Lewis Metzner stated that there is nothing that any of us want to hide. He doesn’t “want to mortgage our children’s future with debt and we won’t do that. Grant money of $25M is not mortgaging our children’s future with debt.” Mr. Metzner you are much smarter than I am, but I disagree! Grant money IS taxpayer money! No matter how they slice it or dice it or spin it or gift wrap the financing…if it is not privately invested money it is taxpayer money. If the new Suns’ Stadium fails to support itself and has to be subsidized like other city projects, it will be taxpayer money.
The REPUBLICAN Mayor of Hagerstown then actually weighed in as a commenter and here is what he said giving voice, a Republican voice no less, to exactly why the State of Maryland and the Nation are in such deep financial trouble—everyone wants their piece of the taxpayer pot of gold. And, even if Maryland was rolling in dough, one must ask the question, is it the role of government to fund projects of this sort, projects which private investors are not confident in?
And, if using State money to fund a portion of this project, I am all for it. After all, if we don’t take advantage of it, someone else will in Montgomery, PG or Balt. Counties. And guess what, they won’t blink an eye. Oh, one more thing before I roll out, until we can get all the answers to our questions, all the funding possibilities lined up, all the environmental issues, if there are any, worked out, everyone who opposes this project is using misinformation to spread their fear. Just like the petition I have seen, the funding part is wrong, so of course when people see that this entire project is being funded by taxpayer dollars, they will be afraid of future debt on our children.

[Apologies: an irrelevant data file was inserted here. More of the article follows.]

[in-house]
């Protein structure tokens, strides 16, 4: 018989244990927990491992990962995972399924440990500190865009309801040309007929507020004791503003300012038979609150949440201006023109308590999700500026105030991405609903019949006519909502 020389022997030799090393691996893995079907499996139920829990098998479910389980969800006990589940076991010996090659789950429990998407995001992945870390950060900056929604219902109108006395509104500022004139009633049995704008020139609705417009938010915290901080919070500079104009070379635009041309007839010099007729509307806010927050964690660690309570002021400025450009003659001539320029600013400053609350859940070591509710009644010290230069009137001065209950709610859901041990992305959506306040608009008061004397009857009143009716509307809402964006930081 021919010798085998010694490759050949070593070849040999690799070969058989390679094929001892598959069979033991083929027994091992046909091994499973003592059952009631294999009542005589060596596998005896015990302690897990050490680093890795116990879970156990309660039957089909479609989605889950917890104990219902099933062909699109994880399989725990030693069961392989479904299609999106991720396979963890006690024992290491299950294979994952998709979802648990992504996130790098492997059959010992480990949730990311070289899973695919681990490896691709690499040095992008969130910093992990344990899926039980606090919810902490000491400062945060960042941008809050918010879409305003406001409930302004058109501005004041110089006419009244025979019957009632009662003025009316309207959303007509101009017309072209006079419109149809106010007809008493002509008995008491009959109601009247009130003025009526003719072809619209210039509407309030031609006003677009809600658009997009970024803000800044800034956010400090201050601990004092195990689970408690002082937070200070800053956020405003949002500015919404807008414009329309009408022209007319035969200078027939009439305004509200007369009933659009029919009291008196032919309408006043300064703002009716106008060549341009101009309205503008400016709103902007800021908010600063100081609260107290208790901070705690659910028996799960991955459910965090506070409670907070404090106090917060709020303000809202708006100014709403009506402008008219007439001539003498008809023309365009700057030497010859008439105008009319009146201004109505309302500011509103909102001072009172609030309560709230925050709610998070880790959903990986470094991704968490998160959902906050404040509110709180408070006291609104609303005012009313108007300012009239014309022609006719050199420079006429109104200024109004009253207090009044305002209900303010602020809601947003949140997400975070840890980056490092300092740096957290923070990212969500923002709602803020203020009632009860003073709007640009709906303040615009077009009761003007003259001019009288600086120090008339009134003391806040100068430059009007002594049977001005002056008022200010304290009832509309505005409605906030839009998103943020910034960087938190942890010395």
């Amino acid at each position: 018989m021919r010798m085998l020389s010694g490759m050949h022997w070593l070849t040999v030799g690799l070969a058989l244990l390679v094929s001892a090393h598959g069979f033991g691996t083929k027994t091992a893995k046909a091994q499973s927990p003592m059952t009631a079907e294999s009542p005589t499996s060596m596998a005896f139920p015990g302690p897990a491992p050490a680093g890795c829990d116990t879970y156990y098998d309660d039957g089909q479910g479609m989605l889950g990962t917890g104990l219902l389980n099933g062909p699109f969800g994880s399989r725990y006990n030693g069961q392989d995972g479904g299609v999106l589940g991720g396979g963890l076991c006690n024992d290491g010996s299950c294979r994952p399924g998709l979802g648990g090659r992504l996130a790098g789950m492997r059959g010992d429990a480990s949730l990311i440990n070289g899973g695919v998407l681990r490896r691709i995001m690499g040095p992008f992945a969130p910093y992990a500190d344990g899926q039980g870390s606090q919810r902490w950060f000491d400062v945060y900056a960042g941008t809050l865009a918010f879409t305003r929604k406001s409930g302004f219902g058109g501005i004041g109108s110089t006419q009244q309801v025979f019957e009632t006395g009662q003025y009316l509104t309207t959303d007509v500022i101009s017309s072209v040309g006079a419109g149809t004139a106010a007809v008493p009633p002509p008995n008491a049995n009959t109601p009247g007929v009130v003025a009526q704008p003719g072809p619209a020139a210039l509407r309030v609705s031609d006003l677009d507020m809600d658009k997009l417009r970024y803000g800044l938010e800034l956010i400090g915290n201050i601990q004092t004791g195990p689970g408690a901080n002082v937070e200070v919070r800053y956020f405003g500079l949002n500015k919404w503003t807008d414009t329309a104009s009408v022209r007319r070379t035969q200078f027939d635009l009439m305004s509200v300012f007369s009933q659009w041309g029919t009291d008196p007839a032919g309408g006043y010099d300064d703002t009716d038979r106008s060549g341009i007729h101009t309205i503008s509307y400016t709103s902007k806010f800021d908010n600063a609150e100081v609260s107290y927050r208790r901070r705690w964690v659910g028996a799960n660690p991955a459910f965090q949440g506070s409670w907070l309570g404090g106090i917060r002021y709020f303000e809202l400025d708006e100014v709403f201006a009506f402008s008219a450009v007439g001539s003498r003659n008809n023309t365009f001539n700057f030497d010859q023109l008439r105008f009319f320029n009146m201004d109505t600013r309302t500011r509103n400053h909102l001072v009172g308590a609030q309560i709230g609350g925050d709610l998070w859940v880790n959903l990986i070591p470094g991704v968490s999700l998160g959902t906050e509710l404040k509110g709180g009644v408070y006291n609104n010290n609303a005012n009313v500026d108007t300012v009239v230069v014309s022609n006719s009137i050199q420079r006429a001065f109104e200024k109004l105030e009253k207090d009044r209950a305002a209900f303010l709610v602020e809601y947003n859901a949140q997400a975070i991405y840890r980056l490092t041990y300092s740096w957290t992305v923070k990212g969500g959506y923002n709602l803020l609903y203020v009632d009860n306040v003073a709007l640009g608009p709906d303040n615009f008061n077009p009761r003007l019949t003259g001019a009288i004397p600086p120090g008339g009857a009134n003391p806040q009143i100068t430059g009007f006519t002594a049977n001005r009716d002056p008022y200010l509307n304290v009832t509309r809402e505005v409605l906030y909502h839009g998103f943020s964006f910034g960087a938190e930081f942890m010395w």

Mayor Bruchey: “….everyone who opposes this project is using misinformation to spread their fear.”
And, if that is so, whose fault is that! The Mayor and the Council have made the same error that the Washington County Commissioners made in planning the Rail-Trail boondoggle, the same error previous elected officials have made in Washington County—they left the citizens in the dark for far too long. They tried to get as much planned and set in concrete before citizens were permitted to weigh in—a practice that breeds suspicion. In fact, this stadium plan has yet to go to a public hearing.
So now they, the elected officials, are surprised by the pent-up anger by opponents that has been let to build for months and months and months. In fact, citizens likely will take their anger out at the ballot box in November. Opposition to the project runs from one end of the political spectrum to the other. Like the Rail-Trail, the stadium plan is the brainchild of the Washington County Ruling Class. Bruchey’s Democrat opponent has questioned the need for the grandiose stadium.
By the way, who are these Suns’ owners and why do they have so much power over the Mayor and Council (story for another day!)?
Mark your calendars, after months and months of backroom negotiations, the Mayor and Council are now ready to hear from the public—those who will be paying for the stadium both financially and through their loss of quiet enjoyment of their homes. The Hearing is scheduled for October 9th at 5 p.m. (this early hour of course is to make sure fewer working people will attend) at the Clarion Hotel in Hagerstown. We will update that hearing information as the date approaches.
Meanwhile, as I said previously, here, there are ways to weigh-in as a Maryland taxpayer. Some proponents of the grand scheme think if you don’t live in Hagerstown you have no right to complain! Imagine that!
See also a related post—will Hagerstown follow Harrisburg off the financial cliff, here.